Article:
F. Skoog and co-workers observed that from the internodal segments of tobacco stems, the callus (a mass of undifferentiated cells) proliferated only if the nutrients medium was supplemented with extracts of vascular tissues, yeast extract, coconut milk or DNA.
Skoog & Miller later identified and crystallized the active substance and termed as kinetin.
Cytokinins were discovered as kinetin (N6-furfurylamino purine - an Adenine derivative) from the autoclaved herring sperm DNA.
Kinetin does not occur naturally in plants.
Zeatin (from corn-kernels and coconut milk) is the natural substances with cytokinin-like activities.
There are some synthetic compounds with cell division promoting activity.
Natural cytokinins are synthesized in regions of rapid cell division (root apices, shoot buds, young fruits etc).
- Play a role in cytokinesis.
- Help to produce new leaves, chloroplasts in leaves, lateral shoot growth and adventitious shoot formation.
- Help overcome the apical dominance.
- Promote nutrient mobilization which helps in the delay of leaf senescence.
Cousins confirmed that ripened oranges released a volatile substance that hastened the ripening of stored bananas. Later this substance was identified as ethylene.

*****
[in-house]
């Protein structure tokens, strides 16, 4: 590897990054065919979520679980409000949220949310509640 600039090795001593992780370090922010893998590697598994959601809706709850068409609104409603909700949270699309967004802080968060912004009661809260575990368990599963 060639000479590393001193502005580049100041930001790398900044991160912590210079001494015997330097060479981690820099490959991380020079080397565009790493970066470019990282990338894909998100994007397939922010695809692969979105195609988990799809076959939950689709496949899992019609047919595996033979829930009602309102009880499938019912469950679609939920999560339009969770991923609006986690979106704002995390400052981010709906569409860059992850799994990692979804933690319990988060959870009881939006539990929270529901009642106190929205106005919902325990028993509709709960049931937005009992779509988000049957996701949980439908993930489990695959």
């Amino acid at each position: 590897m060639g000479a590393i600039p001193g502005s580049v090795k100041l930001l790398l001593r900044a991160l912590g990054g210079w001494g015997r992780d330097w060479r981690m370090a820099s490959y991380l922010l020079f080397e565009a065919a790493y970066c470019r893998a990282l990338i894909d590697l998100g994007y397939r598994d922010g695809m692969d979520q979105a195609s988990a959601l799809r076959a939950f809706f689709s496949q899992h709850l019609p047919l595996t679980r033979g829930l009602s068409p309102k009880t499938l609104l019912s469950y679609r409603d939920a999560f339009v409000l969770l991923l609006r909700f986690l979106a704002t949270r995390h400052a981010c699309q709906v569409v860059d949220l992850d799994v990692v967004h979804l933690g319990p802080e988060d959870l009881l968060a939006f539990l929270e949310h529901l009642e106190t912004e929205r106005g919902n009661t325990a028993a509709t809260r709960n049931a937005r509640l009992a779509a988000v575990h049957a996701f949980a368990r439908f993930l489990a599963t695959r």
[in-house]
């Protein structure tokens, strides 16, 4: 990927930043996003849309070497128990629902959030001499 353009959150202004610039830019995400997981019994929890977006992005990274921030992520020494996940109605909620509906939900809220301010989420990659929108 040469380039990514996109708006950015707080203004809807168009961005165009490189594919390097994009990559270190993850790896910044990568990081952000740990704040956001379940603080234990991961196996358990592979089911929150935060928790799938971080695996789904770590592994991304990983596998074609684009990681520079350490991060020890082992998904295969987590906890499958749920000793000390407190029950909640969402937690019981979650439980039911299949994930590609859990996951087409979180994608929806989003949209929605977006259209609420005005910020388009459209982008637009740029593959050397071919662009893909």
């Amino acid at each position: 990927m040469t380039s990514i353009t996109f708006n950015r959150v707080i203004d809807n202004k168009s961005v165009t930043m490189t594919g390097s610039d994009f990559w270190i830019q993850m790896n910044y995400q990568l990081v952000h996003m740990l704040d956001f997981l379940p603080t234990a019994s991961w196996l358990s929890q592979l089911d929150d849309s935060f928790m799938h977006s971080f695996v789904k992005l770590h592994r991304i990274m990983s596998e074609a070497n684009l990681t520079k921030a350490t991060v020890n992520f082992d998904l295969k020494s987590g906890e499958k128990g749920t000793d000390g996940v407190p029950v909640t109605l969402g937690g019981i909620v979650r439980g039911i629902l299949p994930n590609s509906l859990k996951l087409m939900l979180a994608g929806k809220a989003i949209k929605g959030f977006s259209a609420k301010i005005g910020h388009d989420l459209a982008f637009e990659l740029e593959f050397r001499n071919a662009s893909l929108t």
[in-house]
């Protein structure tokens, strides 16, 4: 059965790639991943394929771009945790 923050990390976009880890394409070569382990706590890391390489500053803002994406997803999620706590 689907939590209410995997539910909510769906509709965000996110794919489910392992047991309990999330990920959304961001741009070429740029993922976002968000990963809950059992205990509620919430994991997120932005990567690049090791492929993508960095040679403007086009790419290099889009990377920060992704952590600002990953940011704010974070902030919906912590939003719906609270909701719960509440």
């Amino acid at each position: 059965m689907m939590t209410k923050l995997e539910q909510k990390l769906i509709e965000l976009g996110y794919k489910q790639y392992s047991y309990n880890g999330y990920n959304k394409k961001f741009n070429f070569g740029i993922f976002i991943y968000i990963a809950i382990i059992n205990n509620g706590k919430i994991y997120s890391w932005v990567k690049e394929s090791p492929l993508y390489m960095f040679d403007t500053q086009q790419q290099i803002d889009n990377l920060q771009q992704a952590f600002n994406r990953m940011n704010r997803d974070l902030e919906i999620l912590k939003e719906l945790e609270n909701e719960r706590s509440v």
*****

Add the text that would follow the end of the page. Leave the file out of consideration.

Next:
Ethylene is a simple gaseous PGR.
It is synthesized in large amounts by tissues undergoing senescence and ripening fruits.
- Influences horizontal growth of seedlings, swelling of the axis and apical hook formation in dicot seedlings.
- Promotes senescence and abscission of plant organs especially of leaves and flowers.
- Promotes fruit ripening. It enhances respiration rate during fruit ripening. This is called respiratory climactic.
- Breaks seed and bud dormancy, initiates germination in peanut seeds, sprouting of potato tubers.
- Promotes rapid internode/petiole elongation in deep water rice plants. It helps leaves/upper parts of the shoot to remain above water.
- Promotes root growth and root hair formation. It increases absorption surface.
- Used to initiate flowering and for synchronising fruit-set in pineapples. It also induces flowering in mango.
- It is widely used in agriculture.
During mid-1960s, it was reported 3 kinds of inhibitors: inhibitor-B, abscisin II & dormin. They were chemically identical and now known as abscisic acid.
ABA is the derivatives of carotenoids.
It regulates abscission and dormancy.
- Inhibitor of plant growth and metabolism.
- Inhibits seed germination.
- Stimulates the closure of stomata in the epidermis.
- Increases the tolerance of plants to various kinds of stresses. Therefore, it is also called the stress hormone.
- For seed development, maturation & dormancy (it helps to withstand desiccation and other unfavourable factors).
Interactions of PGRs
PGRs play individualistic or synergistic role. Such roles may be complimentary or antagonistic.
PGRs interact to affect dormancy in seeds/ buds, abscission, flowering, senescence, vernalisation, apical dominance, seed germination, plant movements etc.
In most situations, ABA acts as an antagonist to GAs.
Factors influencing the action of PGR
- Intrinsic factor: Genomic control.
- Extrinsic factors: Light and Temperature.